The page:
Note: Meridian’s editors, Scot and Maurine Proctor, are in the Philippines this week covering the Cebu City Temple dedication. This is the first in a series of articles we will bring you on this wondrous and historic event.

This is one of a series of articles brought to you in conjunction with The Academy for Creating Enterprise, a remarkable organization teaching impoverished returned missionaries in the Philippines, Mexico and Brazil how to lift themselves from poverty to prosperity through the creation of self-employment opportunities in areas where traditional employment is not available. To learn more about The Academy, now celebrating its 10th anniversary, please click here.

Every missionary to the Philippines is asked when he leaves, “When will you be back?” No one likes much to admit it, but for most of those who live half a world away, the answer is never. I will see you in another life, are the words that are left unspoken in goodbyes that echo across the ocean and the decades.

In the thirty years since Brad Gibbs served in Carcar in the Philippines, once in awhile he thought about one of his converts, Mary Responso. He asked every missionary who returned home from the Philippines, “Did you meet Mary?” to which he always got the same response, a shrug of the shoulders, a no.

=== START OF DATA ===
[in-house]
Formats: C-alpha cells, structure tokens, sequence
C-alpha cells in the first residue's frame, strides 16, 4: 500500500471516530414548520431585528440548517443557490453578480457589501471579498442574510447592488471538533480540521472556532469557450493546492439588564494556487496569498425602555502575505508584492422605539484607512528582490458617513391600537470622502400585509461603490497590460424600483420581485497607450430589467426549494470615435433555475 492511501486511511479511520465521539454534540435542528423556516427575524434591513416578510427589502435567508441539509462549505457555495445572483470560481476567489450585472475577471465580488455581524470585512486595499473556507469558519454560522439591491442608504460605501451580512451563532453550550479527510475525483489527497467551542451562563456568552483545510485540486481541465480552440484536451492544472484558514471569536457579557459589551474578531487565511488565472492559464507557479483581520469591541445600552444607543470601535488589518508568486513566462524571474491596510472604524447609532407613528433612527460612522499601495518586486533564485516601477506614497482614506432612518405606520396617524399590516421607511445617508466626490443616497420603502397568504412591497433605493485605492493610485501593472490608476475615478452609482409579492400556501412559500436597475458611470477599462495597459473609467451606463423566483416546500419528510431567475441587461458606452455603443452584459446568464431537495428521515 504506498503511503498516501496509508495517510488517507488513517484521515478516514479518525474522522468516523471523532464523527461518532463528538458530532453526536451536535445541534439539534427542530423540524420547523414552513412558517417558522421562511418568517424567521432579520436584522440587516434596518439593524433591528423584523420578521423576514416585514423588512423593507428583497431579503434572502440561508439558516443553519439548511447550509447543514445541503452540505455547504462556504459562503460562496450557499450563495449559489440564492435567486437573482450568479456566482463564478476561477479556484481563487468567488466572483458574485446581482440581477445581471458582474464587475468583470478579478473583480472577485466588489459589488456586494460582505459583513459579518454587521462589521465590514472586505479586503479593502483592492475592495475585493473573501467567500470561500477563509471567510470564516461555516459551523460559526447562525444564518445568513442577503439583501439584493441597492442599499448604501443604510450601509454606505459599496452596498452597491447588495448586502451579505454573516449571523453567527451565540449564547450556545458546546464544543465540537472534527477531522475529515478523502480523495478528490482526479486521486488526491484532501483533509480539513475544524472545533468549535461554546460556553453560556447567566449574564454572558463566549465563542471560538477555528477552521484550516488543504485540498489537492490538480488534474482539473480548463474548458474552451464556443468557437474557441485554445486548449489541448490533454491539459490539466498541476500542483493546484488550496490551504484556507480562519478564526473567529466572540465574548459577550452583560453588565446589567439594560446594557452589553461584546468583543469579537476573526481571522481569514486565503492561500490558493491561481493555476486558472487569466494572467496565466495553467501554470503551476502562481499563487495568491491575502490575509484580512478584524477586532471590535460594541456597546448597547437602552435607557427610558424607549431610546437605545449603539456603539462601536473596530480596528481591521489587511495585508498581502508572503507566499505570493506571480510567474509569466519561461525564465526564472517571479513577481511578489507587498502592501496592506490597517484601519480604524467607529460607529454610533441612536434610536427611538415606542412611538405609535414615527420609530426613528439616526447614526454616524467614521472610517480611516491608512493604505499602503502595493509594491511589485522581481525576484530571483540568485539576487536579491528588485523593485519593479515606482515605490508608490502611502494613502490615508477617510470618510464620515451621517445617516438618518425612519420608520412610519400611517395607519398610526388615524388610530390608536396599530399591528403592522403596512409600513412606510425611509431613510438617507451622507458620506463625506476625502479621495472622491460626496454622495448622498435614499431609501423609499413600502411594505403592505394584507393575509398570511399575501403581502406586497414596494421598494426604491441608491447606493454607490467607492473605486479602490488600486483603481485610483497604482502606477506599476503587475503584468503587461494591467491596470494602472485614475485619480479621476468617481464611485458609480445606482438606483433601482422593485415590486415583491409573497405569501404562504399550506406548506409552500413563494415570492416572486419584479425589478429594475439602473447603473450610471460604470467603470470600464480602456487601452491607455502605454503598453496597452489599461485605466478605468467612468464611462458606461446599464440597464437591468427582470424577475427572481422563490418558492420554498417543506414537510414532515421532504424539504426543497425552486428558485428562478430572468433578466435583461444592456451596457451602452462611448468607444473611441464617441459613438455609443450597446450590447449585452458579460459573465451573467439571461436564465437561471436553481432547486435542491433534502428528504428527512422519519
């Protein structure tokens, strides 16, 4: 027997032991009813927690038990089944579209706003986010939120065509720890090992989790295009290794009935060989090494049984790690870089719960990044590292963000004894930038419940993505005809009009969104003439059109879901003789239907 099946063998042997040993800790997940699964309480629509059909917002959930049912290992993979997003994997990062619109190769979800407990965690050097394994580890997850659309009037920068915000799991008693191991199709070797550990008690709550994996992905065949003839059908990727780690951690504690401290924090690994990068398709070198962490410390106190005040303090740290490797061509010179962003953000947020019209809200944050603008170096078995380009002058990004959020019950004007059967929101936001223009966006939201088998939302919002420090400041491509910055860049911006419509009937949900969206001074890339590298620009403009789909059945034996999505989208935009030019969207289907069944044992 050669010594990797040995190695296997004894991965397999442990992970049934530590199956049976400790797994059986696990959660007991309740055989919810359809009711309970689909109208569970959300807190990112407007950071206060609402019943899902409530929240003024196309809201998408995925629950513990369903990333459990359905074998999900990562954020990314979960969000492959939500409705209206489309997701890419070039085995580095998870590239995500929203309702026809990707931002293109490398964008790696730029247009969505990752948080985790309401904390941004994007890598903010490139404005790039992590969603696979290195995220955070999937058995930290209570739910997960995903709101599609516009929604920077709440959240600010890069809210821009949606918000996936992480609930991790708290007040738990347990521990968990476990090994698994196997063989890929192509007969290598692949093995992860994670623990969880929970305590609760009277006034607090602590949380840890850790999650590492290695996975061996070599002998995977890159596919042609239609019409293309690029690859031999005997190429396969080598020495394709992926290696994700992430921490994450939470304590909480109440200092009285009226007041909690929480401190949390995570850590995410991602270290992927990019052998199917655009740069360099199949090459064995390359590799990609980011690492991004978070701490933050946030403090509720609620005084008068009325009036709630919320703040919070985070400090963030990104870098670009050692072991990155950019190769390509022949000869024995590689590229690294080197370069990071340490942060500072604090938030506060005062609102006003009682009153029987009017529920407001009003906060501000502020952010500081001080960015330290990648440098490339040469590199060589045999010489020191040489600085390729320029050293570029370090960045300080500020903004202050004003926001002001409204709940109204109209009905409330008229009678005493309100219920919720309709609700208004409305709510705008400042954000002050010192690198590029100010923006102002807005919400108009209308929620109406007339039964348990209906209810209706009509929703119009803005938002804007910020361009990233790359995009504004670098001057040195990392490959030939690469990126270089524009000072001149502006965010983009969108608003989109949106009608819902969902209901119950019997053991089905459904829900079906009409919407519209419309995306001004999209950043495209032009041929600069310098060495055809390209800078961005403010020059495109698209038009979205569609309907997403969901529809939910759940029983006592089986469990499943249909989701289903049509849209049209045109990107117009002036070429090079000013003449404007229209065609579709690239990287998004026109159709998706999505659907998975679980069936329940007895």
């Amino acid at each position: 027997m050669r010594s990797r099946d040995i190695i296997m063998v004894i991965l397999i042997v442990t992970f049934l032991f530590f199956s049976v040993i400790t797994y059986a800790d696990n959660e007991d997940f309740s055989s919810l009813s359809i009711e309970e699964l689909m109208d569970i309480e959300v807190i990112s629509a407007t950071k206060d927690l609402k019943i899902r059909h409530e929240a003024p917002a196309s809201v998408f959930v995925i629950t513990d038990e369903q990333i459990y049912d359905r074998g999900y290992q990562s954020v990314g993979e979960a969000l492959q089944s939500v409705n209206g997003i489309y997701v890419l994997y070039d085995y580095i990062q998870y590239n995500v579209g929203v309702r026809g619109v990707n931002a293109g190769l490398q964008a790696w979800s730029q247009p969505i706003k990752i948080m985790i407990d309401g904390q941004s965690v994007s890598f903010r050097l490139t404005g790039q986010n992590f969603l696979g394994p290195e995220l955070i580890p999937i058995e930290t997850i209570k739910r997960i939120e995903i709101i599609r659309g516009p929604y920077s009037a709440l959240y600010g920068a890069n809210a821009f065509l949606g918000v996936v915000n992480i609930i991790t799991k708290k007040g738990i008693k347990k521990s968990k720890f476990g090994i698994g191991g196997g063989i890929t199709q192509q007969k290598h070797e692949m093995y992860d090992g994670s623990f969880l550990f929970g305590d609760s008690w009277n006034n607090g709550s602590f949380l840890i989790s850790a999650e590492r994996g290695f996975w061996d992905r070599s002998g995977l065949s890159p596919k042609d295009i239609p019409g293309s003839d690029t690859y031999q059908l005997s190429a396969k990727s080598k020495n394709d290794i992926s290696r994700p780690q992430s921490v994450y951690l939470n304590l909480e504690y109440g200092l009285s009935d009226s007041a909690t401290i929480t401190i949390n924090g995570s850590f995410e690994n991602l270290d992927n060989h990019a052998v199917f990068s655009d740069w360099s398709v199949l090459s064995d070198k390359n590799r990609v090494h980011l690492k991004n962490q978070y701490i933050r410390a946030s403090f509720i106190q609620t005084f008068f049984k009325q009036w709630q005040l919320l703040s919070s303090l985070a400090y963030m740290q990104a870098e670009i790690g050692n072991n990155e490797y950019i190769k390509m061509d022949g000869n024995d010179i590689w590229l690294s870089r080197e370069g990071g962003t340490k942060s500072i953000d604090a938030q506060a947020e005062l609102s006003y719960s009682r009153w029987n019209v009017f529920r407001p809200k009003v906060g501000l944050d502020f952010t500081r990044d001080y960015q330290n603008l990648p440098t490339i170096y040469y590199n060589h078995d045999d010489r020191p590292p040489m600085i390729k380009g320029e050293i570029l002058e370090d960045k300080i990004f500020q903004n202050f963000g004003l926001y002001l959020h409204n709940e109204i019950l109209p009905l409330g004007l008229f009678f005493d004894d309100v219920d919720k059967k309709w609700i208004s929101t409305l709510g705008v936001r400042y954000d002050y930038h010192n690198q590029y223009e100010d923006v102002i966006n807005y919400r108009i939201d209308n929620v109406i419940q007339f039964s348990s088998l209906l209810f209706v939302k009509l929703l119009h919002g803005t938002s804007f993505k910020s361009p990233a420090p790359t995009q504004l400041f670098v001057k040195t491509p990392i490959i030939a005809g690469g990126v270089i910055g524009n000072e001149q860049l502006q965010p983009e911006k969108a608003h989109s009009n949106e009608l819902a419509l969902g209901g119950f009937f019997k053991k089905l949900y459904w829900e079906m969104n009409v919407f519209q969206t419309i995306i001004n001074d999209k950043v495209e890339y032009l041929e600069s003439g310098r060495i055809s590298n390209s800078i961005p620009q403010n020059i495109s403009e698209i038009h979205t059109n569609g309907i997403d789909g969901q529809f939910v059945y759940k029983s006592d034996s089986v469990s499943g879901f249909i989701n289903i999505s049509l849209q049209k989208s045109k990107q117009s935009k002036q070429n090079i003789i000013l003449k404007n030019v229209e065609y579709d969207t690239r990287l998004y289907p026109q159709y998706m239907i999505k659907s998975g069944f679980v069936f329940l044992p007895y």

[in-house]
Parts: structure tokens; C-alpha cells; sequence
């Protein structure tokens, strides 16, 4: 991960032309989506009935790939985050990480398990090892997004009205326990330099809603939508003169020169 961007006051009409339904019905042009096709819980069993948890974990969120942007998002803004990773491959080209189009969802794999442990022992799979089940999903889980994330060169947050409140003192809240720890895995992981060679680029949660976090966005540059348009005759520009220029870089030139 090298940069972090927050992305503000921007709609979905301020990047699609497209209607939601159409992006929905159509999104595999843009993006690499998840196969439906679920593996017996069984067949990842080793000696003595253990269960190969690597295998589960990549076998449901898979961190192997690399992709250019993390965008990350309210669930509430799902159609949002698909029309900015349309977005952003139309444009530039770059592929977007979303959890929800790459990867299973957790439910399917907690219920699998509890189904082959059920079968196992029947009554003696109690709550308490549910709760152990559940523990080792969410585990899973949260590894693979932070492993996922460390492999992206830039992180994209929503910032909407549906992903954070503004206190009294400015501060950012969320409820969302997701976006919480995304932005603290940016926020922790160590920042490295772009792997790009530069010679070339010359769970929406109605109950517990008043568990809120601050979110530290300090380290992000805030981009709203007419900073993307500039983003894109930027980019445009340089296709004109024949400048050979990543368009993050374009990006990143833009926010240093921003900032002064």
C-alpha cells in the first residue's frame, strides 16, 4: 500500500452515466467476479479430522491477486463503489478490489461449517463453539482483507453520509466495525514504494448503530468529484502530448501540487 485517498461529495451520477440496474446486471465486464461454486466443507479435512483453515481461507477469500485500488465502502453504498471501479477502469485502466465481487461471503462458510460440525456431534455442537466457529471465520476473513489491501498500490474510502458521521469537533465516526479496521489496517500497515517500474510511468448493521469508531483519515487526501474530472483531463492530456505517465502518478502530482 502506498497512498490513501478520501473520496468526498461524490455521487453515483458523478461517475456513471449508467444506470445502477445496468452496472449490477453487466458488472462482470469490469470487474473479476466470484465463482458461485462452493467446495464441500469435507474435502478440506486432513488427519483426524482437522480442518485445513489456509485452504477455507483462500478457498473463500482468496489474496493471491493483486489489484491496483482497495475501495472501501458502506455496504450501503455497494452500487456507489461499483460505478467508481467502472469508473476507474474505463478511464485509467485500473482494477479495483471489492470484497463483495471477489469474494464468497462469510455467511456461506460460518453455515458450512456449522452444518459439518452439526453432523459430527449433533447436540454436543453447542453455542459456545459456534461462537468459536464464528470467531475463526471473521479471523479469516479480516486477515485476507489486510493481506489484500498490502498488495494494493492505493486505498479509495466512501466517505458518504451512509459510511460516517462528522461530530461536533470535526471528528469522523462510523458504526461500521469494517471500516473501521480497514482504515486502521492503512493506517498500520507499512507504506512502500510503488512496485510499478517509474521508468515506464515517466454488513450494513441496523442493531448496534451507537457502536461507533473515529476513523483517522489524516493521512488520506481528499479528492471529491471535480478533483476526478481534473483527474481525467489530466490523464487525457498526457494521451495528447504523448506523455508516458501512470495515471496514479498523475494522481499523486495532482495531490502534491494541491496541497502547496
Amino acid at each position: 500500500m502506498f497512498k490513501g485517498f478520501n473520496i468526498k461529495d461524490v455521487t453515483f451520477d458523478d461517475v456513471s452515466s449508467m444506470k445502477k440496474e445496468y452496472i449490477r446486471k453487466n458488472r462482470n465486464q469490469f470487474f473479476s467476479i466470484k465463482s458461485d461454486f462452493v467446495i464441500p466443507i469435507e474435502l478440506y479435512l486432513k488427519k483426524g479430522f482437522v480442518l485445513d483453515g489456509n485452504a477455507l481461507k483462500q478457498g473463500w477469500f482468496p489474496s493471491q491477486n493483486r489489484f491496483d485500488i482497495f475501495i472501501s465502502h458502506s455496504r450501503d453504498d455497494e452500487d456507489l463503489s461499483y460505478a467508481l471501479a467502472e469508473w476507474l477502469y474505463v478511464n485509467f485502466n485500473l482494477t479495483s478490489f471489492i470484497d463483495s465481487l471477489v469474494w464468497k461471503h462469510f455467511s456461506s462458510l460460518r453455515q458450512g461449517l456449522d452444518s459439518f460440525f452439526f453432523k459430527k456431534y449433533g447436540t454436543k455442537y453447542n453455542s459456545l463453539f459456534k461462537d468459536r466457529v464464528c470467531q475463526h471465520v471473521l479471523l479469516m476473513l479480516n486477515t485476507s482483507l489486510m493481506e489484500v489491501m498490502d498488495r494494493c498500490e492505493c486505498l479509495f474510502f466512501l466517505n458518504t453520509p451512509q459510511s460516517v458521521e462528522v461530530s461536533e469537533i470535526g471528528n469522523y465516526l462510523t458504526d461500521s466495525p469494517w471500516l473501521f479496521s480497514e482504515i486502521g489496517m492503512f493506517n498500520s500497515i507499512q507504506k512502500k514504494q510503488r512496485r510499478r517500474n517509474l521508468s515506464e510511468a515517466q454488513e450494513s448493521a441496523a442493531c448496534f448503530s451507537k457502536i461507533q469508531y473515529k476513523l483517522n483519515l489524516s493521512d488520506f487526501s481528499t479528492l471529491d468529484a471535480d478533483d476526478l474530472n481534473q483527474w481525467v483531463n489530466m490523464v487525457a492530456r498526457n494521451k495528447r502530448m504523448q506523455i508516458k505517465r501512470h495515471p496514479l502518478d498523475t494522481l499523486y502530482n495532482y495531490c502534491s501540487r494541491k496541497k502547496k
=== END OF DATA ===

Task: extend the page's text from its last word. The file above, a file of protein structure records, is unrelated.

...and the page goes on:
He liked keeping track of the people he’d baptized, but for a long time he had completely lost Mary. She seemed so thoroughly misplaced, he began to wonder if she’d died.

Yet he felt urged on to find her, especially since he and his wife Wendy and their two daughters were planning to go to the Cebu City Philippines Temple dedication in June. His experience with Mary had been so life-changing for both of them, if she were there he wanted to find her.


Brad started praying that he could find Mary again, impressed somehow to not drop the matter. Finally, one night at ten, he logged on to the New Family Search and did a search for the Responso name in Carcar, and found a listing in the 19th century. An email address was given for one of the sources, a woman in Canada. Brad wrote her, and within 24 hours she wrote back saying Mary was her niece and she was indeed alive.

Brad and Mary’s aunt Rae emailed several times back and forth, and finally Rae contacted Mary and offered to fly her to the Cebu City Temple open house. Brad had found her, and after thirty years, he would meet her again.

Why Did All This Matter? A Flashback

Roll the camera back thirty years to see why this matters. Young Elder Gibbs and Elder Wagner were tracting one day in the Philippines when they came upon a man named Lucio, who wanted to learn about the gospel. On the verge of joining a convent to become a priest, Lucio had second thoughts because he wanted a family.


Elder Brad Gibbs walking the streets of Carcar again.

Yet when the elders arrived at his front door, in a pouring rain, Lucio wasn’t there. It seemed they had another stand up. Instead, Mary (his cousin) answered the door, and the tiny, spitfire began screaming at them, angry that they were Mormons. She was very active in the Catholic faith, protective of her family and told them never to come back.

Elder Wagner, who was heading home in a month, wanted out of the tropical downpour, and stayed at the door chatting with Mary for almost 45 minutes until she finally agreed to take them to where Lucio was working.